In Ezekiel’s own day, God tells the prophet that his “eye” will destroy rebellious Jerusalem. This “eye” is then associated with a group of figures widely recognized by interpreters as angels:

Ezekiel 7:9 — And my eye will not spare, nor will I have pity. I will punish you according to your ways, while your abominations are in your midst. Then you will know that I am the LORD, who strikes (Heb=nakah).


Ezekiel 9:4-5 — . . .And the LORD said to [the man clothed in linen], “Pass through the city, through Jerusalem, and put a mark on the foreheads of the men who sigh and groan over all the abominations that are committed in it.”. . .And to the [six] others he said in my hearing, “Pass through the city after him, and strike (Heb=nakah). Your eye shall not spare, and you shall show no pity.

God says that his eye will not spare or have pity (Eze. 7:9), but he accomplishes this by sending out six angels whose eyes will not spare or have pity (Eze. 9:4-5). In other words, these angels function as God’s eyes. They “strike” (nakah) on God’s behalf, just as the destroyer did in Egypt (Ex. 12:12) and in the wilderness (Num. 14:12).

Furthermore, each of the six angels has an “instrument of destruction” (9:1). Daniel Block writes that the Hebrew word rendered “destruction” in this verse invites comparison with Exodus 12, where “the noun mashit is used of the destruction that Yahweh inflicted on Egypt (v. 13), and the participle hammashit of the Destroyer himself.”18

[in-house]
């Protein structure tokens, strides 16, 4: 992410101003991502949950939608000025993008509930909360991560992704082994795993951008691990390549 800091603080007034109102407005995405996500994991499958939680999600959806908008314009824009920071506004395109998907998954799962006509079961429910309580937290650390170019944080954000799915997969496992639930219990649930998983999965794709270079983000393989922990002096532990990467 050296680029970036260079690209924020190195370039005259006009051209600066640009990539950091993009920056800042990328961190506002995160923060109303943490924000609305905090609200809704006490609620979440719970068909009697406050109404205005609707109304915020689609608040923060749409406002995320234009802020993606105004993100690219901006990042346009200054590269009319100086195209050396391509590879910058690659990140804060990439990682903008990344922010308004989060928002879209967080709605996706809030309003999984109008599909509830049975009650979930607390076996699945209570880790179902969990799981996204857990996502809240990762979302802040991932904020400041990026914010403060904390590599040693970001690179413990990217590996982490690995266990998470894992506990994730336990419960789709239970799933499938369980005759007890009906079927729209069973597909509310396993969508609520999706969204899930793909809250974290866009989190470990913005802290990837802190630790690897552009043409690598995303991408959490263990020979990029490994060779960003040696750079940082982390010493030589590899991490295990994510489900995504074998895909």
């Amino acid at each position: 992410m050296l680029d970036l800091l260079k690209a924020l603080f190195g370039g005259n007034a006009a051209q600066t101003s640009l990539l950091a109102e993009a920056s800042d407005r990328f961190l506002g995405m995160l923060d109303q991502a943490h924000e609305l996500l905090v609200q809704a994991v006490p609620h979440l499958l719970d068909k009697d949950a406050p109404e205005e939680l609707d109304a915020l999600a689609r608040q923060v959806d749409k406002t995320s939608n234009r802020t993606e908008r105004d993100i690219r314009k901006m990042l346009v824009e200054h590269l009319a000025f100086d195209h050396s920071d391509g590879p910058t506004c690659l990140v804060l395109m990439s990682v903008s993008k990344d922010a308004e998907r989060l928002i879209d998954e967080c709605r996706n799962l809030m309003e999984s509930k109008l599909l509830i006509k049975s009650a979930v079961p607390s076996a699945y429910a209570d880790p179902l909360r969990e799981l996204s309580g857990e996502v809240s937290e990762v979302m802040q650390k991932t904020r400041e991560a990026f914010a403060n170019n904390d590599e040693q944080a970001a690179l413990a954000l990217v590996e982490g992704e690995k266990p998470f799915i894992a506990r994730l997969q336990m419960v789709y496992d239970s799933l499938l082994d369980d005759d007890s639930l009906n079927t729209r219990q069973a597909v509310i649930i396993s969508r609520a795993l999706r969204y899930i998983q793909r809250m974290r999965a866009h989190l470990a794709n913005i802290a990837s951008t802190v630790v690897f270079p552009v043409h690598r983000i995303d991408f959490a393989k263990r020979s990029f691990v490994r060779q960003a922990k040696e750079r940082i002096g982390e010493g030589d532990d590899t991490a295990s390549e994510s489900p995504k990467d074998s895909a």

However, there is also a seventh figure present who is dressed in linen and has a writing kit instead of a weapon. He is not identified, but Jewish tradition holds that it was the angel Gabriel.19 This figure is ordered to mark all of the repentant for protection before the six destroyers do their job.

God’s “eye” is thus explicitly associated with the six destroying angels and implicitly associated with the seventh angel, who functions as his “eye” by seeking out those who are to be marked for salvation. 2 Chronicles 16:9 attests to this latter function of God’s “eyes”:

2 Chron. 16:9 — For the eyes of the LORD run to and fro throughout the whole earth, to give strong support to those whose heart is blameless toward him. . .

Ezekiel is therefore the first prophet to hint at the idea that YHWH has seven eyes. He also connects the activity of YHWH’s eyes with the exodus destroyer, and indicates that these “eyes” are angels.

Zechariah later confirms that there are indeed seven eyes of YHWH (4:2-10). In part two of this series we’ll look more closely at his account. For now, we will return to the seven plague angels of Rev. 15-16 and draw some conclusions based on what we’ve found.

The Seven Eyes, the Seven Plague Angels, and the Holy Spirit